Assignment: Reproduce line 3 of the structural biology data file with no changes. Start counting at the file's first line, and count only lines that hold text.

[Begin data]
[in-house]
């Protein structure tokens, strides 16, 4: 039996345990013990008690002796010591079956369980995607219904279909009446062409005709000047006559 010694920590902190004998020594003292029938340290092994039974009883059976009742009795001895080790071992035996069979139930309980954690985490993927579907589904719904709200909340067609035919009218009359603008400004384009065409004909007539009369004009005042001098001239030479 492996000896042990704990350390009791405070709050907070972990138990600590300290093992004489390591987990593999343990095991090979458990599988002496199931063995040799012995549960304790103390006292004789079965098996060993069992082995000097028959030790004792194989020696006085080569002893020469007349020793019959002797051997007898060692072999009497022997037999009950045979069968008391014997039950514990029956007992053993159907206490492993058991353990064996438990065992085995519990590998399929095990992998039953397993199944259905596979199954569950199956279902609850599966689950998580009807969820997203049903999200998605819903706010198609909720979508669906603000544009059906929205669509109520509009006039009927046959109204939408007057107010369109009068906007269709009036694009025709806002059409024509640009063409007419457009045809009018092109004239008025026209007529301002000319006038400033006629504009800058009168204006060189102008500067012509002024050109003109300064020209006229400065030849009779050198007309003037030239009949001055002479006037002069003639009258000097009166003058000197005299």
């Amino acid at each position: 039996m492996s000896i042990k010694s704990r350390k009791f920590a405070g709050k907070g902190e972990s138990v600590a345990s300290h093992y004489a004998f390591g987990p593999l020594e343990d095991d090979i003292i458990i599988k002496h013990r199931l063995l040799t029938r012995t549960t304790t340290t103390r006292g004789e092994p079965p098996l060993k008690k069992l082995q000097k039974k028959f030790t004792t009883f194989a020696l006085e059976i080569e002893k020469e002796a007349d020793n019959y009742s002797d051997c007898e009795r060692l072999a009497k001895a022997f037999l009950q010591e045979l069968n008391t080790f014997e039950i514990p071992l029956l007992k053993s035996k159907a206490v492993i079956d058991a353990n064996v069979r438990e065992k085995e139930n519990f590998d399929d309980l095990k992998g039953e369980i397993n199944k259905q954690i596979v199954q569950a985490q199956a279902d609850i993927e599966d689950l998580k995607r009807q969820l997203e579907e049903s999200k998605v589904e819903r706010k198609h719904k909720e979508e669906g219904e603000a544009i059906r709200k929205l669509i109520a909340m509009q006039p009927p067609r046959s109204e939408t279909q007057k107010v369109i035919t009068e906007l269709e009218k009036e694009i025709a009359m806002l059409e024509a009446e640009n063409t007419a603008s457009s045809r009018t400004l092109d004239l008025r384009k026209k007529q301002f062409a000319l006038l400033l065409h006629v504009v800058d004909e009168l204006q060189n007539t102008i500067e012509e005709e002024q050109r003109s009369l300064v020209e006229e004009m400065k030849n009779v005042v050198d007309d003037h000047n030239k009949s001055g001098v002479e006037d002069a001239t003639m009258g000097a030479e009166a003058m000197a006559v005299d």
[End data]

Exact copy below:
């Amino acid at each position: 039996m492996s000896i042990k010694s704990r350390k009791f920590a405070g709050k907070g902190e972990s138990v600590a345990s300290h093992y004489a004998f390591g987990p593999l020594e343990d095991d090979i003292i458990i599988k002496h013990r199931l063995l040799t029938r012995t549960t304790t340290t103390r006292g004789e092994p079965p098996l060993k008690k069992l082995q000097k039974k028959f030790t004792t009883f194989a020696l006085e059976i080569e002893k020469e002796a007349d020793n019959y009742s002797d051997c007898e009795r060692l072999a009497k001895a022997f037999l009950q010591e045979l069968n008391t080790f014997e039950i514990p071992l029956l007992k053993s035996k159907a206490v492993i079956d058991a353990n064996v069979r438990e065992k085995e139930n519990f590998d399929d309980l095990k992998g039953e369980i397993n199944k259905q954690i596979v199954q569950a985490q199956a279902d609850i993927e599966d689950l998580k995607r009807q969820l997203e579907e049903s999200k998605v589904e819903r706010k198609h719904k909720e979508e669906g219904e603000a544009i059906r709200k929205l669509i109520a909340m509009q006039p009927p067609r046959s109204e939408t279909q007057k107010v369109i035919t009068e906007l269709e009218k009036e694009i025709a009359m806002l059409e024509a009446e640009n063409t007419a603008s457009s045809r009018t400004l092109d004239l008025r384009k026209k007529q301002f062409a000319l006038l400033l065409h006629v504009v800058d004909e009168l204006q060189n007539t102008i500067e012509e005709e002024q050109r003109s009369l300064v020209e006229e004009m400065k030849n009779v005042v050198d007309d003037h000047n030239k009949s001055g001098v002479e006037d002069a001239t003639m009258g000097a030479e009166a003058m000197a006559v005299d």